Houston tops the list of most diverse cities in the United States, according to a 2019 WalletHub ranking.
The annual survey compared 501 American cities across several key factors, including socioeconomic, cultural, economic, household, and religious diversity.
"Harris County has the most diverse population in the United States, and I think we are representing that well," said Associate Executive Director Michael Friedel, welcoming residents, staff, and family members' guests to the fair. "Thanks to so many of you for bringing artifacts, food, and clothing to represent your cultures and your countries. It's through sharing our gifts that we become a stronger community, and that's certainly on display here today."
A cultural showcase
The celebration of cultures included booths, sponsored by residents and staff, which lined the perimeter of The Garden Room Restaurant, each one representing a different country or heritage.
It was a colorful and tasty affair as participants dressed in cultural attire, and many booths offered a variety of ethnic foods.
At the India and Pakistan booths, guests sampled pakodas and samosas, served with a coriander dip and a tamarind dip.
At the Germany table, resident Ingrid Bezman offered samples of apple strudel, which she baked early that morning.
"I'm from Tübingen, Germany," says Ingrid. "I left in 1955 to study languages. I lived in Sweden, England, France, and Canada before coming to Houston."
Carolyn Sears discovered a shared cultural tie with her new neighbors when she moved to Eagle's Trace.
"My husband and I lived in Norway three times over the course of his career," says Carolyn. "When we moved to Eagle's Trace, we learned our neighbors Walmy and Erik Sveen were from Norway."
Carolyn and Walmy hosted the Norwegian booth at the fair, showcasing artifacts from the Nordic country.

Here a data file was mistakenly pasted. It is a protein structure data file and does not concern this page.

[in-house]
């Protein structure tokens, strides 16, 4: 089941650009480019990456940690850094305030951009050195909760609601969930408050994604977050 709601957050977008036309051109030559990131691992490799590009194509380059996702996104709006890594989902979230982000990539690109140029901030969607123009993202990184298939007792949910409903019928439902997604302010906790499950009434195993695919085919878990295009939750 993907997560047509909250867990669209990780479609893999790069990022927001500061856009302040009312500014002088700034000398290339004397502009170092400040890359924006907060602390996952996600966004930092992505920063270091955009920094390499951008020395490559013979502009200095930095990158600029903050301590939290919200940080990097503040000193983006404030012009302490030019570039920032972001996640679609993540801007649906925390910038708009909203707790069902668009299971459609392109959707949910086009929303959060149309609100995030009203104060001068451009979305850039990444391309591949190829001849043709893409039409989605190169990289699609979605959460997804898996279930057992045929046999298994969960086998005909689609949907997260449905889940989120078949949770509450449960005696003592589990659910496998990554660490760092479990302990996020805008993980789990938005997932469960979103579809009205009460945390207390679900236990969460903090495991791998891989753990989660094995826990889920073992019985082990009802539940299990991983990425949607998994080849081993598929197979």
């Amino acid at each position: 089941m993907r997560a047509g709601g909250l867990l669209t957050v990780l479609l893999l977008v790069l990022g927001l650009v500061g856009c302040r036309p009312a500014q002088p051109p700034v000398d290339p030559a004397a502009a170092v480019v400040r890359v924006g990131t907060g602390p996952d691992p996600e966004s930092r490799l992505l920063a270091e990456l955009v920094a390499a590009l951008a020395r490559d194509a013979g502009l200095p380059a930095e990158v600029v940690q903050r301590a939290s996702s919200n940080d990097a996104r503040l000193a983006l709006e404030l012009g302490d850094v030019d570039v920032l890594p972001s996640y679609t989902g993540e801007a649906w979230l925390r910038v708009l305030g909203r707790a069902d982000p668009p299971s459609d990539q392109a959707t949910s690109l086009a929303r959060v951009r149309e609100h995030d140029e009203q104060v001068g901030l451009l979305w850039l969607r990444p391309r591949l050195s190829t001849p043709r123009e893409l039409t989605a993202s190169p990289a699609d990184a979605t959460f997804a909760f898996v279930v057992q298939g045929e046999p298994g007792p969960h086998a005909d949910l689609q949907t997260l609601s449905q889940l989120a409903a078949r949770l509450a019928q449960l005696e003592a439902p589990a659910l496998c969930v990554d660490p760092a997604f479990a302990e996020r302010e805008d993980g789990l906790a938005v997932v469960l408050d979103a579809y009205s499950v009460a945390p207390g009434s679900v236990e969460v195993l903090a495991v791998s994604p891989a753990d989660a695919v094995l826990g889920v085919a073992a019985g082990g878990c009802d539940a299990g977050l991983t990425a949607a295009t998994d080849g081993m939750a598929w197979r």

In one corner of The Garden Room Restaurant, guests sampled Ethiopian coffee, poured by Faven Metaferia, sister of Meselech Hailegiorgis, who works in the continuing care neighborhood on campus.
Religious and regional diversity was also on display as the Jewish community at Eagle's Trace hosted a booth, as did Home Support Coordinator Chaney Wolf, a former barrel racer who hosted the Texas booth.
Ina Berryman moved to Eagle's Trace in early 2018 and attended last year's Diversity Fair. This year, she sponsored the Native American booth.
"My dad was from the Cherokee tribe, so this is a great way to honor his heritage," says Ina.
Celebrating diversity together
The Diversity Fair concluded with a talent and fashion show highlighting cultures and dances from around the world. A line dance, organized by the fitness team at Eagle's Trace, turned into a spontaneous dance party with audience members leaving their seats to join in.
The festivities were organized by the Erickson Living Values Team.
"This was a group effort," says Memory Care Manager Vini Fernandez, who helped plan the event. "We had team captains who coordinated different aspects of the fair. We had a captain for international foods, one for talent and fashion, and another for tables and artifacts. Everyone worked together to make this day a success."